"Every family has its own tradition, whether its a big, small or unknown. And I'm always deeply touched that my family's tradition is so intertwined with the history of our country, that is it has suffered with Greece and loves Greece.

How would you describe you other great love, your wife Marie-Chantal?

"She's nothing like the idea most people have of her. She's a great person and the most beautiful woman. She's easygoing, down to earth, sensitive, polite and totally approachable. She adores kids and she's active, modern and has a wide range of interests. She's got spirit and imagination. And she works 24 hours a day. If you ask me if I'm jealous, well I trust her-but if anyone tries to flirt with her, then I get furious."

Marie-Chantal, how would you sum yourself up?

"I'm well organized, loyal, adaptable, stable, calm and very tender. My father taught me the value of hard work and I inherited my business instinct from him too. I've had a very varied life and I've always loved to try new things: I've worked at the famous Andy Warhol Factory, for example. But I found a balance and I found my prince, the man I love.

Do you realize how privileged you are?

M-C: "Every day, I take a step back and take a long look at life and try to be humble. I try to do the best I can to pay back the gifts that life has given me. That's one of the reasons why we do our charity work. We may not have the institutional infrastructure that other royal families have, but we want to do as much as we possibly can for children,"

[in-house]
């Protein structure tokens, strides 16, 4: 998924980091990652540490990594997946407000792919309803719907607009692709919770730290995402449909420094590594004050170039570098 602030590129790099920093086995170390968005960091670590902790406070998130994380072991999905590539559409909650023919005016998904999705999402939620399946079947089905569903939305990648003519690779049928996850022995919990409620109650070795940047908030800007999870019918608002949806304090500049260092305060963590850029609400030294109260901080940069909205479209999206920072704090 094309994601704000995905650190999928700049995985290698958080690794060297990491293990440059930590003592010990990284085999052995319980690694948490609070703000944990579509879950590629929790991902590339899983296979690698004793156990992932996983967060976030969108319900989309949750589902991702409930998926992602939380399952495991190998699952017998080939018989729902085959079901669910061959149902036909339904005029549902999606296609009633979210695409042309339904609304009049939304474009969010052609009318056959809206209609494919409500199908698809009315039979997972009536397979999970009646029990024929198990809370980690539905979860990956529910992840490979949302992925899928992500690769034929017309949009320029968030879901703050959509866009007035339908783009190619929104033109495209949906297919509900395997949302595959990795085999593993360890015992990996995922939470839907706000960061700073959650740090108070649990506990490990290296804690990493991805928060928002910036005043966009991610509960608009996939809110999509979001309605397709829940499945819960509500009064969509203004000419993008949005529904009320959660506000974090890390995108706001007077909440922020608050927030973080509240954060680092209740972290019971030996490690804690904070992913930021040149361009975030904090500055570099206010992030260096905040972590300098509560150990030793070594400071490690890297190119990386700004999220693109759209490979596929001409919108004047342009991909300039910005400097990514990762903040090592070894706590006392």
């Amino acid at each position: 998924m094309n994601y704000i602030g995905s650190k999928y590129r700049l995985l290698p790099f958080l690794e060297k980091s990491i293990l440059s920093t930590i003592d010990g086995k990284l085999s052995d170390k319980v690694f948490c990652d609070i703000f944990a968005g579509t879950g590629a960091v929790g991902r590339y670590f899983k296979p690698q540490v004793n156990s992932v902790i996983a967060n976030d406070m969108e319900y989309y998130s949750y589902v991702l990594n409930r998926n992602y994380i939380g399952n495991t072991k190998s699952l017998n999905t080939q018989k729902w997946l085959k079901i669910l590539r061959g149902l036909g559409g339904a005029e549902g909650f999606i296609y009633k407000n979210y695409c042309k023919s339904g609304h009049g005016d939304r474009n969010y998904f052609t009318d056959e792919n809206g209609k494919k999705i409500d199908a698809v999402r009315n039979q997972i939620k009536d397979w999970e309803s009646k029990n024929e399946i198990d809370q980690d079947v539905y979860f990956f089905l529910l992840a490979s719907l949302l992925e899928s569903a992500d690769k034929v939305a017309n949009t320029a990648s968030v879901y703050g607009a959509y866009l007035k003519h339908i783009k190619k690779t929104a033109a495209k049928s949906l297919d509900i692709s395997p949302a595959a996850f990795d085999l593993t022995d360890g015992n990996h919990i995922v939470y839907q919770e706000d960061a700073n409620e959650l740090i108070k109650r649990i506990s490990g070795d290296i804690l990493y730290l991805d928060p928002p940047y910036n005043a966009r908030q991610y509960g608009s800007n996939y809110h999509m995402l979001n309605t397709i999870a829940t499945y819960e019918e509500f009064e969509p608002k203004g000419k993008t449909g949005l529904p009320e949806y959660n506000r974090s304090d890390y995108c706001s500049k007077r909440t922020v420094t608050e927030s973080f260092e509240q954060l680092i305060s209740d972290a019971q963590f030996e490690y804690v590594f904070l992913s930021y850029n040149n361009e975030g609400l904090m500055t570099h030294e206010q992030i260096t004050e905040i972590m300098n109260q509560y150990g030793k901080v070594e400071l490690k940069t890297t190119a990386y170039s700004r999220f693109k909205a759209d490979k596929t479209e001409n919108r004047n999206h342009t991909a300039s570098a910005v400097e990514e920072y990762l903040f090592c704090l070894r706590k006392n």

Speaking of children, do you enjoy fatherhood Pavlos?

"I'm very aware of the joy-and the responsibilities-babies bring into our lives. I'm much calmer this around than when we had our first child. Olympia is 7, Konstantine 5 and Achileas 4.

"We do so many things together. We swim, clamber over rocks, look for sea urchins, watch cartoons, play hide and seek and golf and tell stories. They're interested in everything and stimulated by the world around them. One might develop faster than another, but the trick is to give them room to grow and to encourage them to make choices and to be self-reliant, without putting pressure on them. We want them to grow up normally and humbly. With love, limits and rules."

From Hello Magazine.